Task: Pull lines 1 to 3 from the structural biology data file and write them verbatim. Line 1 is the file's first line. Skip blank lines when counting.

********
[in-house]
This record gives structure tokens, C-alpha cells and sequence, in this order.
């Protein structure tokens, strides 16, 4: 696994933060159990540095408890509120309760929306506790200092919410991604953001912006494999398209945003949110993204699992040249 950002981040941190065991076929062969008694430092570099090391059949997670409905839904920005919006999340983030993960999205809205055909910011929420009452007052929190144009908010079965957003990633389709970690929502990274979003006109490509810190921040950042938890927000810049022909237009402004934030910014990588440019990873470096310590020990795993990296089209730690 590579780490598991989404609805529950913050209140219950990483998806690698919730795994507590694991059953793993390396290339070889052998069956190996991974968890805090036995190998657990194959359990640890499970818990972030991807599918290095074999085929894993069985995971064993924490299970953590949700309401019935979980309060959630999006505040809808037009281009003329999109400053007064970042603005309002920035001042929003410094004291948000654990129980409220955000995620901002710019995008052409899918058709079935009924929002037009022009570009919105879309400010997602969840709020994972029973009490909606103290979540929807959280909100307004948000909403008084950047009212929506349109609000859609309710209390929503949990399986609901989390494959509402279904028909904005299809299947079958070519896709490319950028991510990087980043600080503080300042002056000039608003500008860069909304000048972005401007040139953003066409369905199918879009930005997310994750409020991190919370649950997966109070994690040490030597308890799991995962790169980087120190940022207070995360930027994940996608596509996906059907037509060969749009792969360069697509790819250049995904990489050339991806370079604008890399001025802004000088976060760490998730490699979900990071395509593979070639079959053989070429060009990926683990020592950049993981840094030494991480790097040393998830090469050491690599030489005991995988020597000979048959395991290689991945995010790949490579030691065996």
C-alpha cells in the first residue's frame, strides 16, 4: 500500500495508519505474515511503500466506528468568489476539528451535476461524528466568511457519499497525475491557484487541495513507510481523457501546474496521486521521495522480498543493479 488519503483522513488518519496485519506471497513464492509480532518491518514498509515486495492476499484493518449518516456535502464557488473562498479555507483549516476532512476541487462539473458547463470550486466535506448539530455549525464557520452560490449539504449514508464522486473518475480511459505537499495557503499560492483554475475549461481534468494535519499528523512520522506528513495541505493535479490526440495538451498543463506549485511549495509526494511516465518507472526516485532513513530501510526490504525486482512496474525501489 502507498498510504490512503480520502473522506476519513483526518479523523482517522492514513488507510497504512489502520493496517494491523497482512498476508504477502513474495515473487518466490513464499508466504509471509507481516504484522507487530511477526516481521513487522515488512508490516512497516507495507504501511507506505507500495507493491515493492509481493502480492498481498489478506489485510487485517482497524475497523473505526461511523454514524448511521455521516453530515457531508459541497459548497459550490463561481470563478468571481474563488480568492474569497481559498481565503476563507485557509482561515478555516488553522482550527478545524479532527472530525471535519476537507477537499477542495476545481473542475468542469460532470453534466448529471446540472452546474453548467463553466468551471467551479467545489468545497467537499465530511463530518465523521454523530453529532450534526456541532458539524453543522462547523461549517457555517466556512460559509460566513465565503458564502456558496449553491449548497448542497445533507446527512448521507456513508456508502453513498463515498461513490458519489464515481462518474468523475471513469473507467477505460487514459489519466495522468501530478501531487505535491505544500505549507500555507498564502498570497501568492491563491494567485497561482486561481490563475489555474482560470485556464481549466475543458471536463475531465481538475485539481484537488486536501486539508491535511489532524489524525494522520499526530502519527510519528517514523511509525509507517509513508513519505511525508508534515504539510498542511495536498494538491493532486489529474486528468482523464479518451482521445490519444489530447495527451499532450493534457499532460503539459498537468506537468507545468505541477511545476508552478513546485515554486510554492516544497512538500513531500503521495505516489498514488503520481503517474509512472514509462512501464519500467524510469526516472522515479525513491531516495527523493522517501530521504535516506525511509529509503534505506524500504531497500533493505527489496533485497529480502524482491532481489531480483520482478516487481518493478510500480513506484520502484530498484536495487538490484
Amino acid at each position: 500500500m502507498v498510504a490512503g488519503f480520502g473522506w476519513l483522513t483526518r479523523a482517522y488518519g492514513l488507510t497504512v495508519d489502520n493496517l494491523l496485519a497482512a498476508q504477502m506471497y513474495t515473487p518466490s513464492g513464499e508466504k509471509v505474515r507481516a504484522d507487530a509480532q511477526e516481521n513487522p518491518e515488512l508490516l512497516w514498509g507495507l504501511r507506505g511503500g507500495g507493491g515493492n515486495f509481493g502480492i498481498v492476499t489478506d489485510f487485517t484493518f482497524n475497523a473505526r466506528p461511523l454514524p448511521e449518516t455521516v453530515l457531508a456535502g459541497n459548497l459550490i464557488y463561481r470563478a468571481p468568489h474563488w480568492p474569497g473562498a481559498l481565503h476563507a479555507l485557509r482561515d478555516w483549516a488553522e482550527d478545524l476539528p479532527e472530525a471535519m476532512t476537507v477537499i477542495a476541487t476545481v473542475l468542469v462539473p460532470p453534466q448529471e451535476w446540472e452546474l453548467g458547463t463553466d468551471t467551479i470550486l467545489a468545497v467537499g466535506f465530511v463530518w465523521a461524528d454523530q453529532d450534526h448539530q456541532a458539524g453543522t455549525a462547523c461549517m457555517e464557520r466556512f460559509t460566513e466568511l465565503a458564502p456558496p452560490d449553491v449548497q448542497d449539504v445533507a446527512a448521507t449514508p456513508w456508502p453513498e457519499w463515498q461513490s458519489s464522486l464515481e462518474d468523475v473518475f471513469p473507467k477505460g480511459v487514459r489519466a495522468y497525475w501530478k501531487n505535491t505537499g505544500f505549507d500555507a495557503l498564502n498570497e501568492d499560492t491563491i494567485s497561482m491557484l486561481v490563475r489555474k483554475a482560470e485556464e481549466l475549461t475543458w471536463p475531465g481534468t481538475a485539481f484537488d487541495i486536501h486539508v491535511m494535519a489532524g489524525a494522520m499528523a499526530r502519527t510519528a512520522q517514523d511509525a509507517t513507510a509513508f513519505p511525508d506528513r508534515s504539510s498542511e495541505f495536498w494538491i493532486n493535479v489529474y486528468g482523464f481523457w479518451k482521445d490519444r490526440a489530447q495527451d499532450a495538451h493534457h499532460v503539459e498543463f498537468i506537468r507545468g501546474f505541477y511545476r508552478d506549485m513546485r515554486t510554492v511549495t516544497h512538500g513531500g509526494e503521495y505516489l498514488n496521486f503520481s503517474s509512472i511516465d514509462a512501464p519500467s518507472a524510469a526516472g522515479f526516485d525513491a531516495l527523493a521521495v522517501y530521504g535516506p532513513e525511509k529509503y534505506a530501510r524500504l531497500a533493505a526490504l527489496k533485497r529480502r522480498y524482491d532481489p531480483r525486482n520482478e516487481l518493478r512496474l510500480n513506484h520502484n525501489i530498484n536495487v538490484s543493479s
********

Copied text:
[in-house]
This record gives structure tokens, C-alpha cells and sequence, in this order.
């Protein structure tokens, strides 16, 4: 696994933060159990540095408890509120309760929306506790200092919410991604953001912006494999398209945003949110993204699992040249 950002981040941190065991076929062969008694430092570099090391059949997670409905839904920005919006999340983030993960999205809205055909910011929420009452007052929190144009908010079965957003990633389709970690929502990274979003006109490509810190921040950042938890927000810049022909237009402004934030910014990588440019990873470096310590020990795993990296089209730690 590579780490598991989404609805529950913050209140219950990483998806690698919730795994507590694991059953793993390396290339070889052998069956190996991974968890805090036995190998657990194959359990640890499970818990972030991807599918290095074999085929894993069985995971064993924490299970953590949700309401019935979980309060959630999006505040809808037009281009003329999109400053007064970042603005309002920035001042929003410094004291948000654990129980409220955000995620901002710019995008052409899918058709079935009924929002037009022009570009919105879309400010997602969840709020994972029973009490909606103290979540929807959280909100307004948000909403008084950047009212929506349109609000859609309710209390929503949990399986609901989390494959509402279904028909904005299809299947079958070519896709490319950028991510990087980043600080503080300042002056000039608003500008860069909304000048972005401007040139953003066409369905199918879009930005997310994750409020991190919370649950997966109070994690040490030597308890799991995962790169980087120190940022207070995360930027994940996608596509996906059907037509060969749009792969360069697509790819250049995904990489050339991806370079604008890399001025802004000088976060760490998730490699979900990071395509593979070639079959053989070429060009990926683990020592950049993981840094030494991480790097040393998830090469050491690599030489005991995988020597000979048959395991290689991945995010790949490579030691065996």